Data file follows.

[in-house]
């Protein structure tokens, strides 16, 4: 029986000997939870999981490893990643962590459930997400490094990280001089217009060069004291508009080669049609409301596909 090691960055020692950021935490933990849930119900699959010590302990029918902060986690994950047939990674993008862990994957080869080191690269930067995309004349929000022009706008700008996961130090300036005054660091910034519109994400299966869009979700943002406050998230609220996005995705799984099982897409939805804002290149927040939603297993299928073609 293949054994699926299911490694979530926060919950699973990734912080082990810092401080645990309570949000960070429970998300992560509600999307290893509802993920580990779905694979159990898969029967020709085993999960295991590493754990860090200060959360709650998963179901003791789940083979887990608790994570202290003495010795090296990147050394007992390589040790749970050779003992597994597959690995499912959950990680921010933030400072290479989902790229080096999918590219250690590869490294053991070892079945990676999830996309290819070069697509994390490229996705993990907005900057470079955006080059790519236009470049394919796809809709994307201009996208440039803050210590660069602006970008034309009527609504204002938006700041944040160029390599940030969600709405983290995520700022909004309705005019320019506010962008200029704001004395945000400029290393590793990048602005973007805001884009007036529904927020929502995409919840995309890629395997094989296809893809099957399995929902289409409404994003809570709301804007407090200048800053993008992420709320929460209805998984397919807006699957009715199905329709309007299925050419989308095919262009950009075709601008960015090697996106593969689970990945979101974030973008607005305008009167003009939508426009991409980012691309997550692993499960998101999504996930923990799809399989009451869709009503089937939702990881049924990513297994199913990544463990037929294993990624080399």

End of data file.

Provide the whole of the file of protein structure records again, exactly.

[in-house]
């Protein structure tokens, strides 16, 4: 029986000997939870999981490893990643962590459930997400490094990280001089217009060069004291508009080669049609409301596909 090691960055020692950021935490933990849930119900699959010590302990029918902060986690994950047939990674993008862990994957080869080191690269930067995309004349929000022009706008700008996961130090300036005054660091910034519109994400299966869009979700943002406050998230609220996005995705799984099982897409939805804002290149927040939603297993299928073609 293949054994699926299911490694979530926060919950699973990734912080082990810092401080645990309570949000960070429970998300992560509600999307290893509802993920580990779905694979159990898969029967020709085993999960295991590493754990860090200060959360709650998963179901003791789940083979887990608790994570202290003495010795090296990147050394007992390589040790749970050779003992597994597959690995499912959950990680921010933030400072290479989902790229080096999918590219250690590869490294053991070892079945990676999830996309290819070069697509994390490229996705993990907005900057470079955006080059790519236009470049394919796809809709994307201009996208440039803050210590660069602006970008034309009527609504204002938006700041944040160029390599940030969600709405983290995520700022909004309705005019320019506010962008200029704001004395945000400029290393590793990048602005973007805001884009007036529904927020929502995409919840995309890629395997094989296809893809099957399995929902289409409404994003809570709301804007407090200048800053993008992420709320929460209805998984397919807006699957009715199905329709309007299925050419989308095919262009950009075709601008960015090697996106593969689970990945979101974030973008607005305008009167003009939508426009991409980012691309997550692993499960998101999504996930923990799809399989009451869709009503089937939702990881049924990513297994199913990544463990037929294993990624080399």